Barnard’s 2021 Gala: A Virtual Success

The annual event honored the entire Barnard community for its care, resilience, and innovative vision on campus and beyond

By N. Jamiyla Chisholm

On April 21, Barnard alumnae, students, friends, and family gathered for the College’s first-ever virtual Annual Gala. Each year, proceeds from the Annual Gala help to underwrite student financial aid at Barnard, sustaining the College’s enduring commitment to empowering talented young women through education, regardless of their financial means.

The gala honored the Barnard community for how we have risen to the challenges and opportunities of our time with care, resilience, and innovative vision. The new format featured a special project created by the Movement Lab, a performance by Bacchantae, interactive breakout rooms, a signature cocktail recipe shared by Martha Stewart ’63, P’87, and more. 

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Martha Stewart with her Barnard Gala signature cocktail
Martha Stewart '63 with her signature Gala cocktail

This year’s gala, co-chaired by Nina Rennert Davidson ’95 and Trustee Caroline Bliss Spencer ’09, raised more than $2.2 million, which illustrates the community’s generous commitment to making sure that current and future generations of Barnard women continue to receive a world-class education. “The one constant that has inspired our community to persevere through these historic challenges is a palpable sense of hope, creativity, and action that transcends Barnard’s gates,” Rennert Davidson said.

President Sian Leah Beilock expressed her appreciation for the community in her opening remarks. “I am ever astounded by the accomplishments of this community — and this year especially, I cannot help but feel overwhelmed with gratitude as I reflect on our strength, resilience, and continued commitment to fostering a culture of care at Barnard,” said President Beilock. “We are so lucky to have this innovative space where STEM and the arts collaborate, benefiting students and faculty across disciplines. That’s what Barnard is all about.”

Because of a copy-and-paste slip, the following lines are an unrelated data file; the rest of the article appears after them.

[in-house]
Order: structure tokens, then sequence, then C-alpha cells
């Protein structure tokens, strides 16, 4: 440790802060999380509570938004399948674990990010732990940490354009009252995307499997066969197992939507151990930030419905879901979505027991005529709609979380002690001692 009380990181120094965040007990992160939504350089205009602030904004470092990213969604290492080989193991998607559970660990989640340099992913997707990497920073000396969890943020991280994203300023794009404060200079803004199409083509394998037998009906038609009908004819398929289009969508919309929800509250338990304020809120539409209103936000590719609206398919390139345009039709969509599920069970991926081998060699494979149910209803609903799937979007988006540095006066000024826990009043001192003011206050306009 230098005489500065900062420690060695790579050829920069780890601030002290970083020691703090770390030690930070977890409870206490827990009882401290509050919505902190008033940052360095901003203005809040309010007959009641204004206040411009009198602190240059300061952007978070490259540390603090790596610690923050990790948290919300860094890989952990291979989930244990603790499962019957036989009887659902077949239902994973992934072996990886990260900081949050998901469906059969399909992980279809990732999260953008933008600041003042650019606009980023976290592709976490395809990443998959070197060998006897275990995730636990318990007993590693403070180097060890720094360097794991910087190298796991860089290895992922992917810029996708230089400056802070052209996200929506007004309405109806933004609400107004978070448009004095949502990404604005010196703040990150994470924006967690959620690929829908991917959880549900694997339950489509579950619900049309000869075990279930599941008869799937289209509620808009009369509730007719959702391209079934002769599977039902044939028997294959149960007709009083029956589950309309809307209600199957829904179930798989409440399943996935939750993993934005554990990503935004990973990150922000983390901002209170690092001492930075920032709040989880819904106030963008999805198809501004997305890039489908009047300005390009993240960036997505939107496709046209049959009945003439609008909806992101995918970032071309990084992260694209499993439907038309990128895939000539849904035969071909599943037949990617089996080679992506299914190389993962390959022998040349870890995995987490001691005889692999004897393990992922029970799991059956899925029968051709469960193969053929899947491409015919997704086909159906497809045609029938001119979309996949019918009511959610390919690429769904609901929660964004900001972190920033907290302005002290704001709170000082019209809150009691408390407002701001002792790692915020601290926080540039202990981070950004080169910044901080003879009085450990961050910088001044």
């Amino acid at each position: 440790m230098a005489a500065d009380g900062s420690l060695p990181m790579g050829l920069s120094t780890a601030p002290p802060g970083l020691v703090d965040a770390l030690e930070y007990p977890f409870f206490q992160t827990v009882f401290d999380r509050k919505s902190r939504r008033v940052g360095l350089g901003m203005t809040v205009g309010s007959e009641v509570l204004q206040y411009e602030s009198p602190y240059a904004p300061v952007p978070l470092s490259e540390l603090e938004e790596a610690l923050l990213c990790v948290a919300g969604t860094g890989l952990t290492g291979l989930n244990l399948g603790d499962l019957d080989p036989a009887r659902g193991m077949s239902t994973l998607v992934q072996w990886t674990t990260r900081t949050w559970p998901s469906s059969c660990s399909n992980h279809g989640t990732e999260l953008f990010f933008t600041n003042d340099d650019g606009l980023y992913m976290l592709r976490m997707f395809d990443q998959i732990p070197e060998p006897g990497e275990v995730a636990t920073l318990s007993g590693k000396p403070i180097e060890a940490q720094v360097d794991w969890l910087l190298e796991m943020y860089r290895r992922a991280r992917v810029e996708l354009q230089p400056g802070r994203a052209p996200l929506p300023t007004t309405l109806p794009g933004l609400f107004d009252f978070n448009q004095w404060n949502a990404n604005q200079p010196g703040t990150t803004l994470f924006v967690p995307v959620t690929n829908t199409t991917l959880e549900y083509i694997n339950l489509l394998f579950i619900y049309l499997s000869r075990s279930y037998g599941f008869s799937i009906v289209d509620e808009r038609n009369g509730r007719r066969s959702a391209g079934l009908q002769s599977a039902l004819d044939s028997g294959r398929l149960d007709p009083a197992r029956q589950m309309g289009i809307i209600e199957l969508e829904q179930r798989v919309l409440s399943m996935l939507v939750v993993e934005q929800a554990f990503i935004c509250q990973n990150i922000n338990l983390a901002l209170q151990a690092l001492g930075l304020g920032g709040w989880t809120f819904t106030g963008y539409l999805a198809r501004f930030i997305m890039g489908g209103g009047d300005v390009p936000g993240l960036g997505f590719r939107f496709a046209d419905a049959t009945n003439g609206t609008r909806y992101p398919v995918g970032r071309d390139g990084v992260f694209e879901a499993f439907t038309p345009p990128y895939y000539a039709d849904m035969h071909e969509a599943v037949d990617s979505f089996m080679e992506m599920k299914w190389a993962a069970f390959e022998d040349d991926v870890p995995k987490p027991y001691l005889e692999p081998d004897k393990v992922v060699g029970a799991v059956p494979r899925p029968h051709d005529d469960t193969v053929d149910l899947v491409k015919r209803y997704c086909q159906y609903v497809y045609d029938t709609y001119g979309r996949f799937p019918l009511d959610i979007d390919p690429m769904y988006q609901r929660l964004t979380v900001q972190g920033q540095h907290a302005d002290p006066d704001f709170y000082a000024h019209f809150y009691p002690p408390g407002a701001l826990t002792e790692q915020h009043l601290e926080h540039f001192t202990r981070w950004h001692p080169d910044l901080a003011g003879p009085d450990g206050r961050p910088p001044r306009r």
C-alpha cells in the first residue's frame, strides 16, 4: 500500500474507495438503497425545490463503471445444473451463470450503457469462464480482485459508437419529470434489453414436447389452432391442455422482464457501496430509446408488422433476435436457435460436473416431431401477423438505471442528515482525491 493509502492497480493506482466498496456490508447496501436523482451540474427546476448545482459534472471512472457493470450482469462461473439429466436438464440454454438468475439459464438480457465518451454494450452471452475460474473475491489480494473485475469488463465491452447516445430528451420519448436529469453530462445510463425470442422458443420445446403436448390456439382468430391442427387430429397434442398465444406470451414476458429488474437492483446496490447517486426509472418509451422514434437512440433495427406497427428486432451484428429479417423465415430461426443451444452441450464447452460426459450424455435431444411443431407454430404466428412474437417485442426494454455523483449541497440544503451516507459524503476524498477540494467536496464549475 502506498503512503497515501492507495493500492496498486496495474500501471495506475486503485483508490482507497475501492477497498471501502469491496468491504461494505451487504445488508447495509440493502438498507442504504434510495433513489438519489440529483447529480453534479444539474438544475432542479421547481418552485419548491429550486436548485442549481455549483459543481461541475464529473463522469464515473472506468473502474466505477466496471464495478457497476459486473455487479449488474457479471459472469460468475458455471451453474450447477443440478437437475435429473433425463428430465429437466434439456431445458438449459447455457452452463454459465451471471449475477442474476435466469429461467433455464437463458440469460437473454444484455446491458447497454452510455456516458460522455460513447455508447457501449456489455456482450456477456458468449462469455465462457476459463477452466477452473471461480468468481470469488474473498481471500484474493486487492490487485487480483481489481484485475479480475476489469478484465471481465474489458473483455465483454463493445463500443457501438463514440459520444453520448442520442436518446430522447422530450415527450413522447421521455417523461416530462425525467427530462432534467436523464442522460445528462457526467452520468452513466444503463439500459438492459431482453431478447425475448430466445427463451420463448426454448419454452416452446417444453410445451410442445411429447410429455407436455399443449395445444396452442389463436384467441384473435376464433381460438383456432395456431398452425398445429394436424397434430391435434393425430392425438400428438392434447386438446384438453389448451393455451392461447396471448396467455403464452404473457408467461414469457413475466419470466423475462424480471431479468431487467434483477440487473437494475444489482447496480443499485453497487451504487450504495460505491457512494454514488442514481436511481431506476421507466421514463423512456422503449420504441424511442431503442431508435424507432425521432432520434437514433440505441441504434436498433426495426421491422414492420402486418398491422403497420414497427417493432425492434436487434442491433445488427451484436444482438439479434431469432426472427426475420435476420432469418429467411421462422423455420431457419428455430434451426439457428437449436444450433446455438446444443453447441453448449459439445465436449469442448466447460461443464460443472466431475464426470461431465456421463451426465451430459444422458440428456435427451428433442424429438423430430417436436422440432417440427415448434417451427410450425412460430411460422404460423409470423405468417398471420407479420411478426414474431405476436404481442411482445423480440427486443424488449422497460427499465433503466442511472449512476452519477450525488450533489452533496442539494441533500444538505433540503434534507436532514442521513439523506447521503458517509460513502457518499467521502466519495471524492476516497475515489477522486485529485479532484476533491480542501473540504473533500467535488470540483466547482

President Beilock also shared highlights from this academic year at Barnard, such as faculty and the technology team’s innovative collaboration to shift to remote learning; how virtual programming, such as interactive online events and professional development experiences, expanded Barnard’s geographical reach; the different ways that students stepped up for each other and their communities as activists, innovators, and advocates; and the dedication of campus workers, who safely maintained the College throughout the pandemic.

The one constant that has inspired our community to persevere through these historic challenges is a palpable sense of hope, creativity, and action that transcends Barnard’s gates.

Cheryl Glicker Milstein ’82, P’14, chair of the Barnard Board of Trustees, also spoke about the power of the Barnard community to face and conquer hurdles together. “Every year offers a new chance to ensure we uphold Barnard’s mission to provide unparalleled opportunities to our students and to empower them with the strength and determination to meet every challenge they encounter in their lives,” said Glicker Milstein. “At a time when our attention is pulled in so many different directions, sustaining this student experience has never been more important.” 

Community members came together in five different breakout rooms that incorporated a Q&A session with the moderators, who addressed athletics, the future of women in computer science, and Barnard’s growing financial, physical, and mental health and wellness hub, the Francine A. LeFrak Foundation Center for Well-Being. There were discussions around sustainability and the arts, as well as the many career and academic opportunities that Beyond Barnard can offer to students and alumnae on and off campus.

The event also featured the “Barnard Breeze,” a special cocktail created by recipe maven Martha Stewart ’63, P’87, who walked everyone through the steps to make the tasty beverage at home. The Movement Lab showcased a performance project called Kinection — including faculty and student-alumna dancers — that was accompanied by a poem penned by Joy Lee ’21. And Bacchantae performed Etta James’ “I’d Rather Go Blind” in homage to the contributions of Black women musicians for Black History and Women’s History Month.

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